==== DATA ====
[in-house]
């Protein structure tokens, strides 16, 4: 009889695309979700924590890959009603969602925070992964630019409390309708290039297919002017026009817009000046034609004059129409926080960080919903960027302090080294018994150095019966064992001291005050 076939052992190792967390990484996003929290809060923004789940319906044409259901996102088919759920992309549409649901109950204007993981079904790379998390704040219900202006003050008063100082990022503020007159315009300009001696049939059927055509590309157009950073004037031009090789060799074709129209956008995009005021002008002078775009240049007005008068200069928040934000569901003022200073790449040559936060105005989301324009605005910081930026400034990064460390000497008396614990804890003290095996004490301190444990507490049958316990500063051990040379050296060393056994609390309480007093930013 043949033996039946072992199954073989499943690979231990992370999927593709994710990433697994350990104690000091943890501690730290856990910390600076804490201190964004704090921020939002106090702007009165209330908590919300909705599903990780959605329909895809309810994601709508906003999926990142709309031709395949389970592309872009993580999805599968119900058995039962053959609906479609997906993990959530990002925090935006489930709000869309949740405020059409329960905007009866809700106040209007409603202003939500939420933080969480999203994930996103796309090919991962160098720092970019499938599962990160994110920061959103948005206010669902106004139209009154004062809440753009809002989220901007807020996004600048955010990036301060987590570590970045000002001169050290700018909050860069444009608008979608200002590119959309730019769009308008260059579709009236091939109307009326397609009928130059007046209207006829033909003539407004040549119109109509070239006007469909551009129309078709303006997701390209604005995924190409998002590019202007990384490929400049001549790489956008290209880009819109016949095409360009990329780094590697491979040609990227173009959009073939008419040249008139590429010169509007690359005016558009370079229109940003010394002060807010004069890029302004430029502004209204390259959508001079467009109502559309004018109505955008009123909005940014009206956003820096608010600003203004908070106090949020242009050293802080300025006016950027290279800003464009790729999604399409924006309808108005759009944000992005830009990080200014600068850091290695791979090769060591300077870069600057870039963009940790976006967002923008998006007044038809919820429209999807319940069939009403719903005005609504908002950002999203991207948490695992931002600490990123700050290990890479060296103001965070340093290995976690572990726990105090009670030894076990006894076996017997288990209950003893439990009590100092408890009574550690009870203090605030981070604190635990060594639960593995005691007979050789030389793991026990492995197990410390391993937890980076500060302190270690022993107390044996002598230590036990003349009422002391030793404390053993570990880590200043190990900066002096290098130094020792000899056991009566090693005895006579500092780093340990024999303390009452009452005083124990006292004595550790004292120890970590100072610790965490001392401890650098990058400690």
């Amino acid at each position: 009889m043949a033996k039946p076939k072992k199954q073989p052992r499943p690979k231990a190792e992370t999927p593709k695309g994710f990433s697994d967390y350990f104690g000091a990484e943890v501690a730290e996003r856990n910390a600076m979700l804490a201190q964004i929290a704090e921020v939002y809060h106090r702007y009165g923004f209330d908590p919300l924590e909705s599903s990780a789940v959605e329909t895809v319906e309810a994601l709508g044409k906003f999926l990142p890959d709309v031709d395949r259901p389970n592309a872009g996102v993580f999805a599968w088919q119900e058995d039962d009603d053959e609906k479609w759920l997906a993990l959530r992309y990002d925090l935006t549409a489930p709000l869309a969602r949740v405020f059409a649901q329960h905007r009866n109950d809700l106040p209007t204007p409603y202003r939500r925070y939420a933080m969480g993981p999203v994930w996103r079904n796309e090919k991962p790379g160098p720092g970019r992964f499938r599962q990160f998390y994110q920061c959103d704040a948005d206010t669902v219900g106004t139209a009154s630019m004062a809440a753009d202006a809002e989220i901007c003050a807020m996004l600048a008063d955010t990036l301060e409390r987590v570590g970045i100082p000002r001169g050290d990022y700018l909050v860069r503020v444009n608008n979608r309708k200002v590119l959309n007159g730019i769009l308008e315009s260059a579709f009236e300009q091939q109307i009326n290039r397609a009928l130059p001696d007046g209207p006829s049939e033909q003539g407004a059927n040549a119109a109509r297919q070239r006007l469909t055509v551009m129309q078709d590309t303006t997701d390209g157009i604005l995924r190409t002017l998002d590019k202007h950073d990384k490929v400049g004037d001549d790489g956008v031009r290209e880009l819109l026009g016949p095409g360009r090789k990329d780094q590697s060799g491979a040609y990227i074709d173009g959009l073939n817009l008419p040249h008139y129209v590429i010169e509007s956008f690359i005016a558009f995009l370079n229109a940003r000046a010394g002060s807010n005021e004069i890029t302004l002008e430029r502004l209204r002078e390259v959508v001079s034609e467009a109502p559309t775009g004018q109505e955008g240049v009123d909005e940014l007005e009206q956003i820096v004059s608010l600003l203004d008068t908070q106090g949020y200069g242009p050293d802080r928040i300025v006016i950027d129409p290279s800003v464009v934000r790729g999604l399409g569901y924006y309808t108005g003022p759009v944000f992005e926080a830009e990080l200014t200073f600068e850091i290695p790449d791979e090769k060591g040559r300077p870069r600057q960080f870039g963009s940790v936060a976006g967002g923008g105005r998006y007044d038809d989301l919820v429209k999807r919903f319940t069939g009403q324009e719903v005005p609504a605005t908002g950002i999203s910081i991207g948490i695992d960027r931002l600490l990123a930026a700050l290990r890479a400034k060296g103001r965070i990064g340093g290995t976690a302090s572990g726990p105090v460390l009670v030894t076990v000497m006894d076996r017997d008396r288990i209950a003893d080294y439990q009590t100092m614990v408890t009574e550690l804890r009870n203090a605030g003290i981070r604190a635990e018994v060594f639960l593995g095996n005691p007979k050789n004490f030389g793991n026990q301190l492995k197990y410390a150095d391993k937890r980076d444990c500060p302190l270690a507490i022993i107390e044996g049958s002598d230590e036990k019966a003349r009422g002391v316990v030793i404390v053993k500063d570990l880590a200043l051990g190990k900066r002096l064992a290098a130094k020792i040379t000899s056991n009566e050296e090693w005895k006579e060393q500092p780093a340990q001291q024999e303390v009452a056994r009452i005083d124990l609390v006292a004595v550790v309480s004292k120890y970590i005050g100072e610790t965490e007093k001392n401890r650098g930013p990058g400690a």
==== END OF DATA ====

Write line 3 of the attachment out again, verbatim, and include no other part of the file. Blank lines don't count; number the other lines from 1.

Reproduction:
């Amino acid at each position: 009889m043949a033996k039946p076939k072992k199954q073989p052992r499943p690979k231990a190792e992370t999927p593709k695309g994710f990433s697994d967390y350990f104690g000091a990484e943890v501690a730290e996003r856990n910390a600076m979700l804490a201190q964004i929290a704090e921020v939002y809060h106090r702007y009165g923004f209330d908590p919300l924590e909705s599903s990780a789940v959605e329909t895809v319906e309810a994601l709508g044409k906003f999926l990142p890959d709309v031709d395949r259901p389970n592309a872009g996102v993580f999805a599968w088919q119900e058995d039962d009603d053959e609906k479609w759920l997906a993990l959530r992309y990002d925090l935006t549409a489930p709000l869309a969602r949740v405020f059409a649901q329960h905007r009866n109950d809700l106040p209007t204007p409603y202003r939500r925070y939420a933080m969480g993981p999203v994930w996103r079904n796309e090919k991962p790379g160098p720092g970019r992964f499938r599962q990160f998390y994110q920061c959103d704040a948005d206010t669902v219900g106004t139209a009154s630019m004062a809440a753009d202006a809002e989220i901007c003050a807020m996004l600048a008063d955010t990036l301060e409390r987590v570590g970045i100082p000002r001169g050290d990022y700018l909050v860069r503020v444009n608008n979608r309708k200002v590119l959309n007159g730019i769009l308008e315009s260059a579709f009236e300009q091939q109307i009326n290039r397609a009928l130059p001696d007046g209207p006829s049939e033909q003539g407004a059927n040549a119109a109509r297919q070239r006007l469909t055509v551009m129309q078709d590309t303006t997701d390209g157009i604005l995924r190409t002017l998002d590019k202007h950073d990384k490929v400049g004037d001549d790489g956008v031009r290209e880009l819109l026009g016949p095409g360009r090789k990329d780094q590697s060799g491979a040609y990227i074709d173009g959009l073939n817009l008419p040249h008139y129209v590429i010169e509007s956008f690359i005016a558009f995009l370079n229109a940003r000046a010394g002060s807010n005021e004069i890029t302004l002008e430029r502004l209204r002078e390259v959508v001079s034609e467009a109502p559309t775009g004018q109505e955008g240049v009123d909005e940014l007005e009206q956003i820096v004059s608010l600003l203004d008068t908070q106090g949020y200069g242009p050293d802080r928040i300025v006016i950027d129409p290279s800003v464009v934000r790729g999604l399409g569901y924006y309808t108005g003022p759009v944000f992005e926080a830009e990080l200014t200073f600068e850091i290695p790449d791979e090769k060591g040559r300077p870069r600057q960080f870039g963009s940790v936060a976006g967002g923008g105005r998006y007044d038809d989301l919820v429209k999807r919903f319940t069939g009403q324009e719903v005005p609504a605005t908002g950002i999203s910081i991207g948490i695992d960027r931002l600490l990123a930026a700050l290990r890479a400034k060296g103001r965070i990064g340093g290995t976690a302090s572990g726990p105090v460390l009670v030894t076990v000497m006894d076996r017997d008396r288990i209950a003893d080294y439990q009590t100092m614990v408890t009574e550690l804890r009870n203090a605030g003290i981070r604190a635990e018994v060594f639960l593995g095996n005691p007979k050789n004490f030389g793991n026990q301190l492995k197990y410390a150095d391993k937890r980076d444990c500060p302190l270690a507490i022993i107390e044996g049958s002598d230590e036990k019966a003349r009422g002391v316990v030793i404390v053993k500063d570990l880590a200043l051990g190990k900066r002096l064992a290098a130094k020792i040379t000899s056991n009566e050296e090693w005895k006579e060393q500092p780093a340990q001291q024999e303390v009452a056994r009452i005083d124990l609390v006292a004595v550790v309480s004292k120890y970590i005050g100072e610790t965490e007093k001392n401890r650098g930013p990058g400690a």